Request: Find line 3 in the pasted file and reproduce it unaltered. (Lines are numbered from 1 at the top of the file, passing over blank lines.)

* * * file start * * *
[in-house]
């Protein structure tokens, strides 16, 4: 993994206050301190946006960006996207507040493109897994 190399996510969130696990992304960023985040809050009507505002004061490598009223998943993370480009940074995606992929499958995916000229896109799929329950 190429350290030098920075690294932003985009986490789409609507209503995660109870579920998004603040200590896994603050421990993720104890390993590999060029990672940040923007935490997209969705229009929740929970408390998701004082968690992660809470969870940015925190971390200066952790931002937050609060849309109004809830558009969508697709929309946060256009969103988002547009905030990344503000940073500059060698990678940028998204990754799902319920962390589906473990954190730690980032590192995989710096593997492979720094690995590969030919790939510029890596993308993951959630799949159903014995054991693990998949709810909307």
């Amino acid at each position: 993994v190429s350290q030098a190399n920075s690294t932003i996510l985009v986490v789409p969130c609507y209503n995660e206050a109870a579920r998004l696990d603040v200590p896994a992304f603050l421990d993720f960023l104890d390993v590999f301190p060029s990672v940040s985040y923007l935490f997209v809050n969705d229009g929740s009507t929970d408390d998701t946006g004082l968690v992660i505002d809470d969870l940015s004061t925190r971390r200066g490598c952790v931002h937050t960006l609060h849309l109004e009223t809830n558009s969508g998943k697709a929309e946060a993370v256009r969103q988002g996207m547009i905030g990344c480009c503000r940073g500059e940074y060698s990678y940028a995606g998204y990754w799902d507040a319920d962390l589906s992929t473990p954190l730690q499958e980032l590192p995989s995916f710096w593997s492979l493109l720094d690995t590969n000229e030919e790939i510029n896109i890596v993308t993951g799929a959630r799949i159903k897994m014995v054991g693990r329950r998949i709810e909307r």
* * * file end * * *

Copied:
């Amino acid at each position: 993994v190429s350290q030098a190399n920075s690294t932003i996510l985009v986490v789409p969130c609507y209503n995660e206050a109870a579920r998004l696990d603040v200590p896994a992304f603050l421990d993720f960023l104890d390993v590999f301190p060029s990672v940040s985040y923007l935490f997209v809050n969705d229009g929740s009507t929970d408390d998701t946006g004082l968690v992660i505002d809470d969870l940015s004061t925190r971390r200066g490598c952790v931002h937050t960006l609060h849309l109004e009223t809830n558009s969508g998943k697709a929309e946060a993370v256009r969103q988002g996207m547009i905030g990344c480009c503000r940073g500059e940074y060698s990678y940028a995606g998204y990754w799902d507040a319920d962390l589906s992929t473990p954190l730690q499958e980032l590192p995989s995916f710096w593997s492979l493109l720094d690995t590969n000229e030919e790939i510029n896109i890596v993308t993951g799929a959630r799949i159903k897994m014995v054991g693990r329950r998949i709810e909307r």